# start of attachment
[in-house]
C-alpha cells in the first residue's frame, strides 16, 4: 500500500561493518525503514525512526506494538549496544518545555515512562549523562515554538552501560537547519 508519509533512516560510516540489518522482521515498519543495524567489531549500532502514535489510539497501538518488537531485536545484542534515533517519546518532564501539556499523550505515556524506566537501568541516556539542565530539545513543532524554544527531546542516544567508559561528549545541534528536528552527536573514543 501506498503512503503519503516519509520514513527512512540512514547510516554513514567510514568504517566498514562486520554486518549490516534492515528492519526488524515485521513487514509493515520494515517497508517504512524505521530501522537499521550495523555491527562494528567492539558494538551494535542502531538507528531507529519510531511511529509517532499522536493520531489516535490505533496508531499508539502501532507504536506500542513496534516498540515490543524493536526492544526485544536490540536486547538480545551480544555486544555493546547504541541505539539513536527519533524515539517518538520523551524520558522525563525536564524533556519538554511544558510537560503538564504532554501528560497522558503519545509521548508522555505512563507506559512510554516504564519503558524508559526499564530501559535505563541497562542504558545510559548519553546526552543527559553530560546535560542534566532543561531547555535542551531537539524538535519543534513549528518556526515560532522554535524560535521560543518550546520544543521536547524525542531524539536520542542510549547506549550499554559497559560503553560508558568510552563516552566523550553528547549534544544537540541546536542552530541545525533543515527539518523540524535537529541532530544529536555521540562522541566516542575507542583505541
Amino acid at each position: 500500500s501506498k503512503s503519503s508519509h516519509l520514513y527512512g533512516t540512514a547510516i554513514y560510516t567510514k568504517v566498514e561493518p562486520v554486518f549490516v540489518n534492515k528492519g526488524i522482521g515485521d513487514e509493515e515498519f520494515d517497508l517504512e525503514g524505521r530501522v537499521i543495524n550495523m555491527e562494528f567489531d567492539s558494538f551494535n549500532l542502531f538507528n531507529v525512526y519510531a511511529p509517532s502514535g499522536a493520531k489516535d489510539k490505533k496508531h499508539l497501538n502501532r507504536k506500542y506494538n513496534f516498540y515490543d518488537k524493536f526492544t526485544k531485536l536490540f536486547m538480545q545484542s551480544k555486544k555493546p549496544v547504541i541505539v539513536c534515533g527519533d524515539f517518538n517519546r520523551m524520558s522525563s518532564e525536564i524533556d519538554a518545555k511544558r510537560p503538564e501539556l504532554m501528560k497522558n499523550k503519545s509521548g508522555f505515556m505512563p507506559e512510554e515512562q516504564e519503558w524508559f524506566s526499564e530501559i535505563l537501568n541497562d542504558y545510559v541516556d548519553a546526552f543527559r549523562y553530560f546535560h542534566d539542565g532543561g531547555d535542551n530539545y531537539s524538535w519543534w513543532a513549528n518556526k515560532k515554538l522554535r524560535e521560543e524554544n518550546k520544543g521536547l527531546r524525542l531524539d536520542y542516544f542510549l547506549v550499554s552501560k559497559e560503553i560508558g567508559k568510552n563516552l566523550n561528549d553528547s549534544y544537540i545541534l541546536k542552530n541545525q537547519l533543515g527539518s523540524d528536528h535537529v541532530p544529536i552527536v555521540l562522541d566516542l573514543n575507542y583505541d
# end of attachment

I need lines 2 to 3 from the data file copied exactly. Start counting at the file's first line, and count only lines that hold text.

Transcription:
C-alpha cells in the first residue's frame, strides 16, 4: 500500500561493518525503514525512526506494538549496544518545555515512562549523562515554538552501560537547519 508519509533512516560510516540489518522482521515498519543495524567489531549500532502514535489510539497501538518488537531485536545484542534515533517519546518532564501539556499523550505515556524506566537501568541516556539542565530539545513543532524554544527531546542516544567508559561528549545541534528536528552527536573514543 501506498503512503503519503516519509520514513527512512540512514547510516554513514567510514568504517566498514562486520554486518549490516534492515528492519526488524515485521513487514509493515520494515517497508517504512524505521530501522537499521550495523555491527562494528567492539558494538551494535542502531538507528531507529519510531511511529509517532499522536493520531489516535490505533496508531499508539502501532507504536506500542513496534516498540515490543524493536526492544526485544536490540536486547538480545551480544555486544555493546547504541541505539539513536527519533524515539517518538520523551524520558522525563525536564524533556519538554511544558510537560503538564504532554501528560497522558503519545509521548508522555505512563507506559512510554516504564519503558524508559526499564530501559535505563541497562542504558545510559548519553546526552543527559553530560546535560542534566532543561531547555535542551531537539524538535519543534513549528518556526515560532522554535524560535521560543518550546520544543521536547524525542531524539536520542542510549547506549550499554559497559560503553560508558568510552563516552566523550553528547549534544544537540541546536542552530541545525533543515527539518523540524535537529541532530544529536555521540562522541566516542575507542583505541
Amino acid at each position: 500500500s501506498k503512503s503519503s508519509h516519509l520514513y527512512g533512516t540512514a547510516i554513514y560510516t567510514k568504517v566498514e561493518p562486520v554486518f549490516v540489518n534492515k528492519g526488524i522482521g515485521d513487514e509493515e515498519f520494515d517497508l517504512e525503514g524505521r530501522v537499521i543495524n550495523m555491527e562494528f567489531d567492539s558494538f551494535n549500532l542502531f538507528n531507529v525512526y519510531a511511529p509517532s502514535g499522536a493520531k489516535d489510539k490505533k496508531h499508539l497501538n502501532r507504536k506500542y506494538n513496534f516498540y515490543d518488537k524493536f526492544t526485544k531485536l536490540f536486547m538480545q545484542s551480544k555486544k555493546p549496544v547504541i541505539v539513536c534515533g527519533d524515539f517518538n517519546r520523551m524520558s522525563s518532564e525536564i524533556d519538554a518545555k511544558r510537560p503538564e501539556l504532554m501528560k497522558n499523550k503519545s509521548g508522555f505515556m505512563p507506559e512510554e515512562q516504564e519503558w524508559f524506566s526499564e530501559i535505563l537501568n541497562d542504558y545510559v541516556d548519553a546526552f543527559r549523562y553530560f546535560h542534566d539542565g532543561g531547555d535542551n530539545y531537539s524538535w519543534w513543532a513549528n518556526k515560532k515554538l522554535r524560535e521560543e524554544n518550546k520544543g521536547l527531546r524525542l531524539d536520542y542516544f542510549l547506549v550499554s552501560k559497559e560503553i560508558g567508559k568510552n563516552l566523550n561528549d553528547s549534544y544537540i545541534l541546536k542552530n541545525q537547519l533543515g527539518s523540524d528536528h535537529v541532530p544529536i552527536v555521540l562522541d566516542l573514543n575507542y583505541d